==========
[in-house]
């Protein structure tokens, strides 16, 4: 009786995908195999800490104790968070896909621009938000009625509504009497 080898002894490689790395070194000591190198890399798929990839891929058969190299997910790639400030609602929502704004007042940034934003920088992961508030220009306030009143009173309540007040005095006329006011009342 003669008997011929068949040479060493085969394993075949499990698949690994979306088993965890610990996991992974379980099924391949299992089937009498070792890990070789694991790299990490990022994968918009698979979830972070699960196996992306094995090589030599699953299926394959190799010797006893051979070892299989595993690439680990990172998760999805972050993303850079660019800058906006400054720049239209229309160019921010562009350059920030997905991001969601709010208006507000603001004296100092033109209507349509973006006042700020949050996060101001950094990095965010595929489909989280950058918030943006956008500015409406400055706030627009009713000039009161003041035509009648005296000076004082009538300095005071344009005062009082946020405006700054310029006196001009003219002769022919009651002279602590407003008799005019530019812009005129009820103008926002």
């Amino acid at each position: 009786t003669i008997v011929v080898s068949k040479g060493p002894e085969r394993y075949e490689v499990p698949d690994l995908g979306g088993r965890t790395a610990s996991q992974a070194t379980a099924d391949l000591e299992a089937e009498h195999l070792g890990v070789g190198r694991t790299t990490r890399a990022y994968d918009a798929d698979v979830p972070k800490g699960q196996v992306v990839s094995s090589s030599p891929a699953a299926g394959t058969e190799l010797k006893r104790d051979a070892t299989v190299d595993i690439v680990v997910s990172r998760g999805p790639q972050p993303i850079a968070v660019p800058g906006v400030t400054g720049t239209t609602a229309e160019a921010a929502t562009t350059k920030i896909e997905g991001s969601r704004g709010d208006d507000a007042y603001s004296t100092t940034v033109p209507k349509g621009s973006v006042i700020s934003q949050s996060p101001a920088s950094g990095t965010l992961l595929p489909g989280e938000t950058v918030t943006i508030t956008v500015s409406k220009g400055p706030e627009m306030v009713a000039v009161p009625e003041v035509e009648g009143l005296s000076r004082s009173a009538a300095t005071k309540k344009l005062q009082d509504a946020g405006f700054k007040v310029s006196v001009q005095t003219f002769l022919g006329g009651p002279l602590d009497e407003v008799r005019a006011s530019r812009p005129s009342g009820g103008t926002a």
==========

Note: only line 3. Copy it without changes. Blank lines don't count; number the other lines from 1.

């Amino acid at each position: 009786t003669i008997v011929v080898s068949k040479g060493p002894e085969r394993y075949e490689v499990p698949d690994l995908g979306g088993r965890t790395a610990s996991q992974a070194t379980a099924d391949l000591e299992a089937e009498h195999l070792g890990v070789g190198r694991t790299t990490r890399a990022y994968d918009a798929d698979v979830p972070k800490g699960q196996v992306v990839s094995s090589s030599p891929a699953a299926g394959t058969e190799l010797k006893r104790d051979a070892t299989v190299d595993i690439v680990v997910s990172r998760g999805p790639q972050p993303i850079a968070v660019p800058g906006v400030t400054g720049t239209t609602a229309e160019a921010a929502t562009t350059k920030i896909e997905g991001s969601r704004g709010d208006d507000a007042y603001s004296t100092t940034v033109p209507k349509g621009s973006v006042i700020s934003q949050s996060p101001a920088s950094g990095t965010l992961l595929p489909g989280e938000t950058v918030t943006i508030t956008v500015s409406k220009g400055p706030e627009m306030v009713a000039v009161p009625e003041v035509e009648g009143l005296s000076r004082s009173a009538a300095t005071k309540k344009l005062q009082d509504a946020g405006f700054k007040v310029s006196v001009q005095t003219f002769l022919g006329g009651p002279l602590d009497e407003v008799r005019a006011s530019r812009p005129s009342g009820g103008t926002a």